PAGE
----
Definitions for pygmalionpɪgˈmeɪ li ən, -ˈmeɪl yən
This page provides all possible meanings and translations of the word pygmalion
Random House Webster's College Dictionary
Pyg•ma•li•onpɪgˈmeɪ li ən, -ˈmeɪl yən(n.)
(in classical myth) a sculptor who fell in love with the ivory statue of a woman that he had carved.
Ref: Compare Galatea. 2
(Greek mythology) a king who created a statue of a woman and fell in love with it; Aphrodite brought the sculpture to life as Galatea
One who acts as the legendary Greek sculptor Pygmalion (who was granted the wish of having life given to a sculpture of his which he loved a great deal), as in George Bernard Shaw's Pygmalion in which he sometimes refers to his main character (Henry Higgins) as Pygmalion Higgins.
Bloody (only in 'not pygmalion likely'), from the sensational, and then scandalous, line 'not bloody likely' in George Bernard Shaw's play Pygmalion.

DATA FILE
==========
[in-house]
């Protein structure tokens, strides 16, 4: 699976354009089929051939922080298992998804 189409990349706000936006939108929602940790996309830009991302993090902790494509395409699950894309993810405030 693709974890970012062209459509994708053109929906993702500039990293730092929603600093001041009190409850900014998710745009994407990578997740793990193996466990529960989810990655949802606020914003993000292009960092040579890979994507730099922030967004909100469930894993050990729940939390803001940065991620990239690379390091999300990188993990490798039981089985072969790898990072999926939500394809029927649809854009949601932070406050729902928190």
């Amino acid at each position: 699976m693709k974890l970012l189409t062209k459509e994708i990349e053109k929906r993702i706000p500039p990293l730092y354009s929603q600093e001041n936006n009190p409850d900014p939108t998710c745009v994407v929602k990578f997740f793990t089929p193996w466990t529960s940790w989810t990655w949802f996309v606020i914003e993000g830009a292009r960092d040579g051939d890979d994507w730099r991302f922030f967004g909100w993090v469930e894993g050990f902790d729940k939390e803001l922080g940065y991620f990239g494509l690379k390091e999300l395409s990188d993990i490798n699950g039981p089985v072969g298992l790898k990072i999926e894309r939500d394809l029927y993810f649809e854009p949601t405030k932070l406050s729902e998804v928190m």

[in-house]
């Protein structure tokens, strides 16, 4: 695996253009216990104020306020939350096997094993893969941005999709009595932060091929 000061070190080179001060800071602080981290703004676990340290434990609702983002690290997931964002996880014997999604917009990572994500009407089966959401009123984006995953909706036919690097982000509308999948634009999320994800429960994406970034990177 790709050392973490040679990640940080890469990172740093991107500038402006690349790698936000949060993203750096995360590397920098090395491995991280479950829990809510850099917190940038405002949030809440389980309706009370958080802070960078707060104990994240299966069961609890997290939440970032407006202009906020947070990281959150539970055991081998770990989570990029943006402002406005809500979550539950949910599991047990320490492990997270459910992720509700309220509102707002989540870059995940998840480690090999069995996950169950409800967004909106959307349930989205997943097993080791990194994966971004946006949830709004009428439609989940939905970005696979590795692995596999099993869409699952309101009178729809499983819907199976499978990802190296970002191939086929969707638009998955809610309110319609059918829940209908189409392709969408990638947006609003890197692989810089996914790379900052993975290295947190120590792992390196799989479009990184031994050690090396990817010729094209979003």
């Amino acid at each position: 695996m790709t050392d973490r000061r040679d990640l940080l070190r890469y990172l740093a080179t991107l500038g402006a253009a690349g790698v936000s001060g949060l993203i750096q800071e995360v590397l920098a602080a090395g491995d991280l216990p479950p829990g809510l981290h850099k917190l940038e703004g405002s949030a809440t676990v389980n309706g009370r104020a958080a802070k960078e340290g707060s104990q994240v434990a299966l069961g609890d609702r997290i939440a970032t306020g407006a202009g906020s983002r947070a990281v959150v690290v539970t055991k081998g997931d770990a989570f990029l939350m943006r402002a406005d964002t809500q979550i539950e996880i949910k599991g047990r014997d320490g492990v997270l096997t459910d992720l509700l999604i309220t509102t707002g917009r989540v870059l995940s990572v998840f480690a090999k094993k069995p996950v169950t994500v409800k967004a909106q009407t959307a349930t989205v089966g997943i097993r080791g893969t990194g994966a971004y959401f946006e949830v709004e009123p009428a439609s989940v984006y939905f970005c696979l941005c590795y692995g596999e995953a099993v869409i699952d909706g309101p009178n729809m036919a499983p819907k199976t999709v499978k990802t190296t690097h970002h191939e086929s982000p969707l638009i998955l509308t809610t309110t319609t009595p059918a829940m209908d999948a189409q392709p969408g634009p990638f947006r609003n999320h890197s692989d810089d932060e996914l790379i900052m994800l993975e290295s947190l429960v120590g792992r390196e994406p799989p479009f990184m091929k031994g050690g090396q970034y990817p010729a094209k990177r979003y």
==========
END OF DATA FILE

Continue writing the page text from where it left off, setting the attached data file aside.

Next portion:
Pygmalion is a 1912 play by George Bernard Shaw, named after a Greek mythological character. Professor of phonetics Henry Higgins makes a bet that he can train a bedraggled Cockney flower girl, Eliza Doolittle, to pass for a duchess at an ambassador's garden party by teaching her to assume a veneer of gentility, the most important element of which, he believes, is impeccable speech. The play is a sharp lampoon of the rigid British class system of the day and a commentary on women's independence. In ancient Greek mythology, Pygmalion fell in love with one of his sculptures that came to life and was a popular subject for Victorian era English playwrights, including one of Shaw's influences, W. S. Gilbert, who wrote a successful play based on the story in 1871, called Pygmalion and Galatea. Shaw also would have been familiar with the burlesque version, Galatea, or Pygmalion Reversed. Shaw's play has been adapted numerous times, most notably as the musical My Fair Lady and the film of that name.
The Nuttall Encyclopedia
king of Cyprus, is said to have fallen in love with an ivory statue of a maiden he had himself made, and to have prayed Aphrodité to breathe life into it. The request being granted, he married the maiden and became by her the father of Paphus.
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